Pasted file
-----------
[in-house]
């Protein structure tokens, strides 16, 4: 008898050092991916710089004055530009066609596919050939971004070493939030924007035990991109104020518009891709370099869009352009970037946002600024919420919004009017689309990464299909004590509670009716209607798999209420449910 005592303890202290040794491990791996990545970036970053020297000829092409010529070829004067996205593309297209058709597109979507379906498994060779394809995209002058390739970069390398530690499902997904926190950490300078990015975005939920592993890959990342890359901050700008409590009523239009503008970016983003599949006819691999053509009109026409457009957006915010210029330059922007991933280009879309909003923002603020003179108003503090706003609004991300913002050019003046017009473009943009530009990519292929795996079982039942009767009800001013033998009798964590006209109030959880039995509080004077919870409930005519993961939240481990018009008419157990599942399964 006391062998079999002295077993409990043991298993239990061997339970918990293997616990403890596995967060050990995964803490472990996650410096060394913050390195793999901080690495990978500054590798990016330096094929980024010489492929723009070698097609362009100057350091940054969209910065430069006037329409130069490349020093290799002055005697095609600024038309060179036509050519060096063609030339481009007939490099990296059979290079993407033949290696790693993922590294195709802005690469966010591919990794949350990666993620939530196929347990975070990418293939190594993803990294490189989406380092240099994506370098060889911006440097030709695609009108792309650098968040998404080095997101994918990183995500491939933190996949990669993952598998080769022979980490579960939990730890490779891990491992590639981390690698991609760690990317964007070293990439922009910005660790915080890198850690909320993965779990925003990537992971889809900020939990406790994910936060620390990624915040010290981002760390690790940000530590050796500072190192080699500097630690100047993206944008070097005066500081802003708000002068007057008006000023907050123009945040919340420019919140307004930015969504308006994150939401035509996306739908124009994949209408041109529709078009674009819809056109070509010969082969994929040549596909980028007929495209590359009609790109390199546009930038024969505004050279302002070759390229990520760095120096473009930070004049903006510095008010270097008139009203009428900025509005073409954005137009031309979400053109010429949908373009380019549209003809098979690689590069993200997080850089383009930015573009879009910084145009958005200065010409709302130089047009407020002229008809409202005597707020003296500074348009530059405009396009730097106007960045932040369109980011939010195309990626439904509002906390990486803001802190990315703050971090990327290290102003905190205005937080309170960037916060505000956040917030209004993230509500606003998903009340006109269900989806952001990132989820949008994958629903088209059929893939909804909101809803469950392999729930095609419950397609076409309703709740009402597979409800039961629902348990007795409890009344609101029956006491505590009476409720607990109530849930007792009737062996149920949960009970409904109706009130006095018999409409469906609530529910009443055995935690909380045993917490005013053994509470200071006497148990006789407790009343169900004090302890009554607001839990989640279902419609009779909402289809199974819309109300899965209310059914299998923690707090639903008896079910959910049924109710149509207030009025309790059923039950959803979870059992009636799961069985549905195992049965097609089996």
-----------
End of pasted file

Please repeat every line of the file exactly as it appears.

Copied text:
[in-house]
């Protein structure tokens, strides 16, 4: 008898050092991916710089004055530009066609596919050939971004070493939030924007035990991109104020518009891709370099869009352009970037946002600024919420919004009017689309990464299909004590509670009716209607798999209420449910 005592303890202290040794491990791996990545970036970053020297000829092409010529070829004067996205593309297209058709597109979507379906498994060779394809995209002058390739970069390398530690499902997904926190950490300078990015975005939920592993890959990342890359901050700008409590009523239009503008970016983003599949006819691999053509009109026409457009957006915010210029330059922007991933280009879309909003923002603020003179108003503090706003609004991300913002050019003046017009473009943009530009990519292929795996079982039942009767009800001013033998009798964590006209109030959880039995509080004077919870409930005519993961939240481990018009008419157990599942399964 006391062998079999002295077993409990043991298993239990061997339970918990293997616990403890596995967060050990995964803490472990996650410096060394913050390195793999901080690495990978500054590798990016330096094929980024010489492929723009070698097609362009100057350091940054969209910065430069006037329409130069490349020093290799002055005697095609600024038309060179036509050519060096063609030339481009007939490099990296059979290079993407033949290696790693993922590294195709802005690469966010591919990794949350990666993620939530196929347990975070990418293939190594993803990294490189989406380092240099994506370098060889911006440097030709695609009108792309650098968040998404080095997101994918990183995500491939933190996949990669993952598998080769022979980490579960939990730890490779891990491992590639981390690698991609760690990317964007070293990439922009910005660790915080890198850690909320993965779990925003990537992971889809900020939990406790994910936060620390990624915040010290981002760390690790940000530590050796500072190192080699500097630690100047993206944008070097005066500081802003708000002068007057008006000023907050123009945040919340420019919140307004930015969504308006994150939401035509996306739908124009994949209408041109529709078009674009819809056109070509010969082969994929040549596909980028007929495209590359009609790109390199546009930038024969505004050279302002070759390229990520760095120096473009930070004049903006510095008010270097008139009203009428900025509005073409954005137009031309979400053109010429949908373009380019549209003809098979690689590069993200997080850089383009930015573009879009910084145009958005200065010409709302130089047009407020002229008809409202005597707020003296500074348009530059405009396009730097106007960045932040369109980011939010195309990626439904509002906390990486803001802190990315703050971090990327290290102003905190205005937080309170960037916060505000956040917030209004993230509500606003998903009340006109269900989806952001990132989820949008994958629903088209059929893939909804909101809803469950392999729930095609419950397609076409309703709740009402597979409800039961629902348990007795409890009344609101029956006491505590009476409720607990109530849930007792009737062996149920949960009970409904109706009130006095018999409409469906609530529910009443055995935690909380045993917490005013053994509470200071006497148990006789407790009343169900004090302890009554607001839990989640279902419609009779909402289809199974819309109300899965209310059914299998923690707090639903008896079910959910049924109710149509207030009025309790059923039950959803979870059992009636799961069985549905195992049965097609089996």